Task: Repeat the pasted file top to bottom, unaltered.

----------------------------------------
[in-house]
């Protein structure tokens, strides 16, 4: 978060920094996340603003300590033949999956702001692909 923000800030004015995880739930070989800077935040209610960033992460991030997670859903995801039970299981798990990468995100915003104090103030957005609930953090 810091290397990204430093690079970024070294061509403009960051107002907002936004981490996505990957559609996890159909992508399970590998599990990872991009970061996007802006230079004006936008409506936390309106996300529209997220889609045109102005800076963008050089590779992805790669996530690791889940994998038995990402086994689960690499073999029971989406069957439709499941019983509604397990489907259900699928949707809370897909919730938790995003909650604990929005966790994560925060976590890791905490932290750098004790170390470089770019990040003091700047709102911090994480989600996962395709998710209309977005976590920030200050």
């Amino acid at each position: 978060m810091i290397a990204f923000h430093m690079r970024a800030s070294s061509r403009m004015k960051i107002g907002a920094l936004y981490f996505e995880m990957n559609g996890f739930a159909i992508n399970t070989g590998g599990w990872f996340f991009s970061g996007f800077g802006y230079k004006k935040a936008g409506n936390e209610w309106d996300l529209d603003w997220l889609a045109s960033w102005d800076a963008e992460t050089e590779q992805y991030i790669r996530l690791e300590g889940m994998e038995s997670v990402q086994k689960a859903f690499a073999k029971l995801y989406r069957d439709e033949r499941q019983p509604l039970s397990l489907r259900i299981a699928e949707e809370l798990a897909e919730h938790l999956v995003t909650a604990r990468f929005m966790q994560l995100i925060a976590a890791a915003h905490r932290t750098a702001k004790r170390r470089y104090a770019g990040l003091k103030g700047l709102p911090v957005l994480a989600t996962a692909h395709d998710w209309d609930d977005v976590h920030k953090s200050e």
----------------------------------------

[in-house]
């Protein structure tokens, strides 16, 4: 978060920094996340603003300590033949999956702001692909 923000800030004015995880739930070989800077935040209610960033992460991030997670859903995801039970299981798990990468995100915003104090103030957005609930953090 810091290397990204430093690079970024070294061509403009960051107002907002936004981490996505990957559609996890159909992508399970590998599990990872991009970061996007802006230079004006936008409506936390309106996300529209997220889609045109102005800076963008050089590779992805790669996530690791889940994998038995990402086994689960690499073999029971989406069957439709499941019983509604397990489907259900699928949707809370897909919730938790995003909650604990929005966790994560925060976590890791905490932290750098004790170390470089770019990040003091700047709102911090994480989600996962395709998710209309977005976590920030200050």
């Amino acid at each position: 978060m810091i290397a990204f923000h430093m690079r970024a800030s070294s061509r403009m004015k960051i107002g907002a920094l936004y981490f996505e995880m990957n559609g996890f739930a159909i992508n399970t070989g590998g599990w990872f996340f991009s970061g996007f800077g802006y230079k004006k935040a936008g409506n936390e209610w309106d996300l529209d603003w997220l889609a045109s960033w102005d800076a963008e992460t050089e590779q992805y991030i790669r996530l690791e300590g889940m994998e038995s997670v990402q086994k689960a859903f690499a073999k029971l995801y989406r069957d439709e033949r499941q019983p509604l039970s397990l489907r259900i299981a699928e949707e809370l798990a897909e919730h938790l999956v995003t909650a604990r990468f929005m966790q994560l995100i925060a976590a890791a915003h905490r932290t750098a702001k004790r170390r470089y104090a770019g990040l003091k103030g700047l709102p911090v957005l994480a989600t996962a692909h395709d998710w209309d609930d977005v976590h920030k953090s200050e």